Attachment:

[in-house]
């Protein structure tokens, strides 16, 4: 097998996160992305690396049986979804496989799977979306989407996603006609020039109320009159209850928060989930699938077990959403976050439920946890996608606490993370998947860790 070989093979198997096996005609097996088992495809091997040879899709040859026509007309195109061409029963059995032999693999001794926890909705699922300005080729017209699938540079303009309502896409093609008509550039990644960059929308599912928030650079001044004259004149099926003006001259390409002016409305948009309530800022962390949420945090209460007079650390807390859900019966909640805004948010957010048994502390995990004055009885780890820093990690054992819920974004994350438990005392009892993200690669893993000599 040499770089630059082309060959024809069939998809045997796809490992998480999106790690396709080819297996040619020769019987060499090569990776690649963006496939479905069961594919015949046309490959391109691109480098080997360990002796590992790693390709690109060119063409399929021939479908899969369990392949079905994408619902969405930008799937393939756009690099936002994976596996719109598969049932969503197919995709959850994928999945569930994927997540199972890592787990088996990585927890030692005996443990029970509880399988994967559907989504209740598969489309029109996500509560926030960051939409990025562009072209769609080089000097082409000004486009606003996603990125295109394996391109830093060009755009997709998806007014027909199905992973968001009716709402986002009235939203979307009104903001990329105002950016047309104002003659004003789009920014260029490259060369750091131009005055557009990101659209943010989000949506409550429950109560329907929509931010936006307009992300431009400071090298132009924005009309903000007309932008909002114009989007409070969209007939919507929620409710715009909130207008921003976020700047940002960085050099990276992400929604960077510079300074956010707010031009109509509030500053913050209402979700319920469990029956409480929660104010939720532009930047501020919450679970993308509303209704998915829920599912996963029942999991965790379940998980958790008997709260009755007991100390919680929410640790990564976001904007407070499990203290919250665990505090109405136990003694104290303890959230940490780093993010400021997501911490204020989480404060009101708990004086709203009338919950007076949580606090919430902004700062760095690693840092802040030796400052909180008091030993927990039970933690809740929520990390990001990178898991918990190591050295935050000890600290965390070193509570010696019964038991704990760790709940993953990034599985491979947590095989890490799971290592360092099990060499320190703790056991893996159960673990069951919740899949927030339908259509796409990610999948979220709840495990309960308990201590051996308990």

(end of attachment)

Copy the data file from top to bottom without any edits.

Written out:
[in-house]
């Protein structure tokens, strides 16, 4: 097998996160992305690396049986979804496989799977979306989407996603006609020039109320009159209850928060989930699938077990959403976050439920946890996608606490993370998947860790 070989093979198997096996005609097996088992495809091997040879899709040859026509007309195109061409029963059995032999693999001794926890909705699922300005080729017209699938540079303009309502896409093609008509550039990644960059929308599912928030650079001044004259004149099926003006001259390409002016409305948009309530800022962390949420945090209460007079650390807390859900019966909640805004948010957010048994502390995990004055009885780890820093990690054992819920974004994350438990005392009892993200690669893993000599 040499770089630059082309060959024809069939998809045997796809490992998480999106790690396709080819297996040619020769019987060499090569990776690649963006496939479905069961594919015949046309490959391109691109480098080997360990002796590992790693390709690109060119063409399929021939479908899969369990392949079905994408619902969405930008799937393939756009690099936002994976596996719109598969049932969503197919995709959850994928999945569930994927997540199972890592787990088996990585927890030692005996443990029970509880399988994967559907989504209740598969489309029109996500509560926030960051939409990025562009072209769609080089000097082409000004486009606003996603990125295109394996391109830093060009755009997709998806007014027909199905992973968001009716709402986002009235939203979307009104903001990329105002950016047309104002003659004003789009920014260029490259060369750091131009005055557009990101659209943010989000949506409550429950109560329907929509931010936006307009992300431009400071090298132009924005009309903000007309932008909002114009989007409070969209007939919507929620409710715009909130207008921003976020700047940002960085050099990276992400929604960077510079300074956010707010031009109509509030500053913050209402979700319920469990029956409480929660104010939720532009930047501020919450679970993308509303209704998915829920599912996963029942999991965790379940998980958790008997709260009755007991100390919680929410640790990564976001904007407070499990203290919250665990505090109405136990003694104290303890959230940490780093993010400021997501911490204020989480404060009101708990004086709203009338919950007076949580606090919430902004700062760095690693840092802040030796400052909180008091030993927990039970933690809740929520990390990001990178898991918990190591050295935050000890600290965390070193509570010696019964038991704990760790709940993953990034599985491979947590095989890490799971290592360092099990060499320190703790056991893996159960673990069951919740899949927030339908259509796409990610999948979220709840495990309960308990201590051996308990």